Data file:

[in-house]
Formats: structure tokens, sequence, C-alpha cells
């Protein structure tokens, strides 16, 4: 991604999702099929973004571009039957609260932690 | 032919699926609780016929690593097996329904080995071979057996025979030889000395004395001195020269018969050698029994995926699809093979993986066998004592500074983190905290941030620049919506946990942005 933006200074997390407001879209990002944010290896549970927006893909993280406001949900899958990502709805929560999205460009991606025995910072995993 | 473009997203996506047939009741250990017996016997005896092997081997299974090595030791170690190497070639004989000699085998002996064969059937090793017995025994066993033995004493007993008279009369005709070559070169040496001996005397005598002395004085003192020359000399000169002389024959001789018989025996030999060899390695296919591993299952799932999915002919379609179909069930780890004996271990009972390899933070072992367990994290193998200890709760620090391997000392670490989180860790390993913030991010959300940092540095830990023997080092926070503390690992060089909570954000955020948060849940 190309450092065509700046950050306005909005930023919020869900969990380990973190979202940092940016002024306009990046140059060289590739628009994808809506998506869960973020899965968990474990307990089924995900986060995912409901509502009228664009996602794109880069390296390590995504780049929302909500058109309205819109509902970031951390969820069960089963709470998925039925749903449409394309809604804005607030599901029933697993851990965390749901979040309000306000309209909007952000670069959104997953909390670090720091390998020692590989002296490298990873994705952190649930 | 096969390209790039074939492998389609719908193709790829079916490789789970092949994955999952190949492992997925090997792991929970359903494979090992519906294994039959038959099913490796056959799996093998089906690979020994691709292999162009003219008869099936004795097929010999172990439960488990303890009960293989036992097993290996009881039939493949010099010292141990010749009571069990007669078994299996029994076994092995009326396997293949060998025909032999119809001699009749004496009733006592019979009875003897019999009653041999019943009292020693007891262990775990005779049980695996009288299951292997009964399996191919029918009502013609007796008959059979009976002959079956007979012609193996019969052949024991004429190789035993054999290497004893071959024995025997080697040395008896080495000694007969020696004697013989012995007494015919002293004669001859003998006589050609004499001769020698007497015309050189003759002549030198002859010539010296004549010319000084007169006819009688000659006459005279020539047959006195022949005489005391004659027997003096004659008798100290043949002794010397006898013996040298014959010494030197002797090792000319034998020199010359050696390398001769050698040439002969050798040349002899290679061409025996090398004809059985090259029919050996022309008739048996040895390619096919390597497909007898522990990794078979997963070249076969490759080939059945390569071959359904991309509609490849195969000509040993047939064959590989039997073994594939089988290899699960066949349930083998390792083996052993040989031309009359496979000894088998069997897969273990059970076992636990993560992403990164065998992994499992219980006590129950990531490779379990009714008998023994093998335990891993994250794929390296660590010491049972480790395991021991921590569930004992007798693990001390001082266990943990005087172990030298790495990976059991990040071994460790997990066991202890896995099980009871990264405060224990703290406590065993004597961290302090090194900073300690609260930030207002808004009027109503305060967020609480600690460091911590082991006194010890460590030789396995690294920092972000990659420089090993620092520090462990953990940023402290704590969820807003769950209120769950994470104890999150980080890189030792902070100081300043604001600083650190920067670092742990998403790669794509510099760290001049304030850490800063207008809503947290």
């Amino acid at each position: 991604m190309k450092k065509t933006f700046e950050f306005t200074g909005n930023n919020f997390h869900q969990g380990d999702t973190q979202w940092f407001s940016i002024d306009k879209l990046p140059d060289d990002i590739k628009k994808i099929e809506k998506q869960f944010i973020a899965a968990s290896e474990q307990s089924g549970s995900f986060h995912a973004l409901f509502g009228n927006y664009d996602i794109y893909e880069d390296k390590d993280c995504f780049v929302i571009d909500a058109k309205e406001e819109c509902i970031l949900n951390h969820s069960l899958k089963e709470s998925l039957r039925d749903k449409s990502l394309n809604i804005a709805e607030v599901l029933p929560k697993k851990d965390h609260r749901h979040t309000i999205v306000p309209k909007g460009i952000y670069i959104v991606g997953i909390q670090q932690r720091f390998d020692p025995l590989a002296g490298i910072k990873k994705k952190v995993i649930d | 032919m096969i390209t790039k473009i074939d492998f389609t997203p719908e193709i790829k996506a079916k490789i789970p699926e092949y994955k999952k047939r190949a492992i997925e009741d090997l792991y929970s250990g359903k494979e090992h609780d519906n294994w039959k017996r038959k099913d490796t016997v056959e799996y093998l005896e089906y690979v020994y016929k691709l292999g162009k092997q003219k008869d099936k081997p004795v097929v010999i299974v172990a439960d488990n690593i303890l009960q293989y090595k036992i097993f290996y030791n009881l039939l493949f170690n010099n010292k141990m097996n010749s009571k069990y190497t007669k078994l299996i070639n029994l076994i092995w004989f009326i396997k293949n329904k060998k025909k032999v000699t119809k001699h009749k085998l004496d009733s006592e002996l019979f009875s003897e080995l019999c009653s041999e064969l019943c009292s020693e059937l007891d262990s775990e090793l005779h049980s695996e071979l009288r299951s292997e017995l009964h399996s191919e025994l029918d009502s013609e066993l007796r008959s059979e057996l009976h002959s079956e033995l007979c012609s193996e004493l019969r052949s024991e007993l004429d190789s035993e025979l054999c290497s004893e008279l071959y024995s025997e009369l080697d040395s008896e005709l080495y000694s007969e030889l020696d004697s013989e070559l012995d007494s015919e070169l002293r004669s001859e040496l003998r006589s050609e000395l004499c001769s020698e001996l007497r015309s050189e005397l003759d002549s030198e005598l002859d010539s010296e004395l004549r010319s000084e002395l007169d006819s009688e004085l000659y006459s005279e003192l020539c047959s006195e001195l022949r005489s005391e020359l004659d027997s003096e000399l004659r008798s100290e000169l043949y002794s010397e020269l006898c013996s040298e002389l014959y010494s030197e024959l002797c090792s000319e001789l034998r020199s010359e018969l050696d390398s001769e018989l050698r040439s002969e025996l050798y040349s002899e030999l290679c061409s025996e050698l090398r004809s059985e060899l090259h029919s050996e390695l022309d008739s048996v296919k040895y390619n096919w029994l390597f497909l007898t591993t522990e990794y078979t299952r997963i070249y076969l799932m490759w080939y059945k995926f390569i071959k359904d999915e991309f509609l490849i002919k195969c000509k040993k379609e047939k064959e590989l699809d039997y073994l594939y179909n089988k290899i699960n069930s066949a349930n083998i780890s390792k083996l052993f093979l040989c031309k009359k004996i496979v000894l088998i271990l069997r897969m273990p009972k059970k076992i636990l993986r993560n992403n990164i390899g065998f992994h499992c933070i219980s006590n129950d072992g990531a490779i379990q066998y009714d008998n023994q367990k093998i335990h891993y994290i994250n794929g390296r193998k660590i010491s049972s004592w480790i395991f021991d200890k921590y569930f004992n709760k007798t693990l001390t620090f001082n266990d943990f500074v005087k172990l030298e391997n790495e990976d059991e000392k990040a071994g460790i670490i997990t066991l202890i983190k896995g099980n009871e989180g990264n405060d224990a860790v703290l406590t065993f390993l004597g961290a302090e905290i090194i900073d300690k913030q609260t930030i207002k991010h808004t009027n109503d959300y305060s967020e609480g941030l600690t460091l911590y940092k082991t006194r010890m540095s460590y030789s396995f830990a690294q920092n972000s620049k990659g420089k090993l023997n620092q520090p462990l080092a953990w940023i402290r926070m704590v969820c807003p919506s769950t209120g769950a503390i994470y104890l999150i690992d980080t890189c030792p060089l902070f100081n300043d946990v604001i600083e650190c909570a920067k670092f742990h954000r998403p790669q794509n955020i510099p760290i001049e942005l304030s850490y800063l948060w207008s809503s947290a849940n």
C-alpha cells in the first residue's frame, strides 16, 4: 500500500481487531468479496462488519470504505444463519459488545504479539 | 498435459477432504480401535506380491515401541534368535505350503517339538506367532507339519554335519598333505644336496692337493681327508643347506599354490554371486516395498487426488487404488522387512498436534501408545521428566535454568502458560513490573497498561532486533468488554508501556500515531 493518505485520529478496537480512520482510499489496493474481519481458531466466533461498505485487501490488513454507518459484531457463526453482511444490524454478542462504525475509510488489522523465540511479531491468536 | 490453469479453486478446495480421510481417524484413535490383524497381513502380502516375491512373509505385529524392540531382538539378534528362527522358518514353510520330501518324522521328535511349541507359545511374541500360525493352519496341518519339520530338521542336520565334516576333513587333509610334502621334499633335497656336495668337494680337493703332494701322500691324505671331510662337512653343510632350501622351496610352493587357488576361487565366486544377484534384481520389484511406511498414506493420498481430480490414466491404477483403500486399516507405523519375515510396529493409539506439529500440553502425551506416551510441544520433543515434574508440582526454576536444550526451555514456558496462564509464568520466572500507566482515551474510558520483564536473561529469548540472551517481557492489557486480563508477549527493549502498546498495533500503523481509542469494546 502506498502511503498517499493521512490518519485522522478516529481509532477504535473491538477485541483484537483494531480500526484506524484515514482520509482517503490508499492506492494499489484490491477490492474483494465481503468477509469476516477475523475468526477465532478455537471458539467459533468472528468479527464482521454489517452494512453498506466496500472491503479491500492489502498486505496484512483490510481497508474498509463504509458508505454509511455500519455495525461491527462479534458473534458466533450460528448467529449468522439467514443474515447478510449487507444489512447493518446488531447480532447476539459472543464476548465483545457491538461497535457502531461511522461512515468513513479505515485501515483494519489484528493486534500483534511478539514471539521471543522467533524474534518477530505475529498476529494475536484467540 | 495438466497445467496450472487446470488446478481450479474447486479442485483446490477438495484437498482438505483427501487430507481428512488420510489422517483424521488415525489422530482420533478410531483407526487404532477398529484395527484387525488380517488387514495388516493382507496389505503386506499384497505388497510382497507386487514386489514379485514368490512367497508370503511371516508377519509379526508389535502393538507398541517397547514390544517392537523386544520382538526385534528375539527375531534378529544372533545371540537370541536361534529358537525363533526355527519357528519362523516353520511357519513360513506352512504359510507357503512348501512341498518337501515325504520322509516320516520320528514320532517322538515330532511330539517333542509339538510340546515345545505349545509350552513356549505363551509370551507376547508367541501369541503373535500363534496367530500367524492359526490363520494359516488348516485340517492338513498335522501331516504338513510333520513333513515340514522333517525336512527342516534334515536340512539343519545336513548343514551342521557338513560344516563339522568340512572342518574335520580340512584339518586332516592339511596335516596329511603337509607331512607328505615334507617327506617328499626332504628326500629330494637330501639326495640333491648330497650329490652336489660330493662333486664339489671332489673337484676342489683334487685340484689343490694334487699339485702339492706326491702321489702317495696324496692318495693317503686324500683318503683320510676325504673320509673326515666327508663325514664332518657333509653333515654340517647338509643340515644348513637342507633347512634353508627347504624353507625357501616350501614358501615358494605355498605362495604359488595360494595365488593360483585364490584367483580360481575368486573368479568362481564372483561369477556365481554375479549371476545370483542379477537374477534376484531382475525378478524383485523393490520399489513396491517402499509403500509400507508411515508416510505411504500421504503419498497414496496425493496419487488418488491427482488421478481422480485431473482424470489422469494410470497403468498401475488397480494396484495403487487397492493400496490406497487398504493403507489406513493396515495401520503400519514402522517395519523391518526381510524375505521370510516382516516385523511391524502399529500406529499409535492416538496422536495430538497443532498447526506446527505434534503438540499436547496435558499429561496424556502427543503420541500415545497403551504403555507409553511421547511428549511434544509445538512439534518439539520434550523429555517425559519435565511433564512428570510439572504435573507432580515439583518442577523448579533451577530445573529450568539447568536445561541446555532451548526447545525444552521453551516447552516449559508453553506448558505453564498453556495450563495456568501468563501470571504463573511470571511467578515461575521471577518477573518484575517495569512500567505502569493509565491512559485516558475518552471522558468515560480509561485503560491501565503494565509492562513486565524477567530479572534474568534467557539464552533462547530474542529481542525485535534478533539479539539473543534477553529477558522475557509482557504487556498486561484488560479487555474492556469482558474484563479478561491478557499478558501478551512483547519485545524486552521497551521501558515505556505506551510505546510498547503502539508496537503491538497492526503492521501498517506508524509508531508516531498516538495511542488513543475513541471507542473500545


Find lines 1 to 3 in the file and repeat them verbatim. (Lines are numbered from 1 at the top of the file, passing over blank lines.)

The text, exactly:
[in-house]
Formats: structure tokens, sequence, C-alpha cells
């Protein structure tokens, strides 16, 4: 991604999702099929973004571009039957609260932690 | 032919699926609780016929690593097996329904080995071979057996025979030889000395004395001195020269018969050698029994995926699809093979993986066998004592500074983190905290941030620049919506946990942005 933006200074997390407001879209990002944010290896549970927006893909993280406001949900899958990502709805929560999205460009991606025995910072995993 | 473009997203996506047939009741250990017996016997005896092997081997299974090595030791170690190497070639004989000699085998002996064969059937090793017995025994066993033995004493007993008279009369005709070559070169040496001996005397005598002395004085003192020359000399000169002389024959001789018989025996030999060899390695296919591993299952799932999915002919379609179909069930780890004996271990009972390899933070072992367990994290193998200890709760620090391997000392670490989180860790390993913030991010959300940092540095830990023997080092926070503390690992060089909570954000955020948060849940 190309450092065509700046950050306005909005930023919020869900969990380990973190979202940092940016002024306009990046140059060289590739628009994808809506998506869960973020899965968990474990307990089924995900986060995912409901509502009228664009996602794109880069390296390590995504780049929302909500058109309205819109509902970031951390969820069960089963709470998925039925749903449409394309809604804005607030599901029933697993851990965390749901979040309000306000309209909007952000670069959104997953909390670090720091390998020692590989002296490298990873994705952190649930 | 096969390209790039074939492998389609719908193709790829079916490789789970092949994955999952190949492992997925090997792991929970359903494979090992519906294994039959038959099913490796056959799996093998089906690979020994691709292999162009003219008869099936004795097929010999172990439960488990303890009960293989036992097993290996009881039939493949010099010292141990010749009571069990007669078994299996029994076994092995009326396997293949060998025909032999119809001699009749004496009733006592019979009875003897019999009653041999019943009292020693007891262990775990005779049980695996009288299951292997009964399996191919029918009502013609007796008959059979009976002959079956007979012609193996019969052949024991004429190789035993054999290497004893071959024995025997080697040395008896080495000694007969020696004697013989012995007494015919002293004669001859003998006589050609004499001769020698007497015309050189003759002549030198002859010539010296004549010319000084007169006819009688000659006459005279020539047959006195022949005489005391004659027997003096004659008798100290043949002794010397006898013996040298014959010494030197002797090792000319034998020199010359050696390398001769050698040439002969050798040349002899290679061409025996090398004809059985090259029919050996022309008739048996040895390619096919390597497909007898522990990794078979997963070249076969490759080939059945390569071959359904991309509609490849195969000509040993047939064959590989039997073994594939089988290899699960066949349930083998390792083996052993040989031309009359496979000894088998069997897969273990059970076992636990993560992403990164065998992994499992219980006590129950990531490779379990009714008998023994093998335990891993994250794929390296660590010491049972480790395991021991921590569930004992007798693990001390001082266990943990005087172990030298790495990976059991990040071994460790997990066991202890896995099980009871990264405060224990703290406590065993004597961290302090090194900073300690609260930030207002808004009027109503305060967020609480600690460091911590082991006194010890460590030789396995690294920092972000990659420089090993620092520090462990953990940023402290704590969820807003769950209120769950994470104890999150980080890189030792902070100081300043604001600083650190920067670092742990998403790669794509510099760290001049304030850490800063207008809503947290």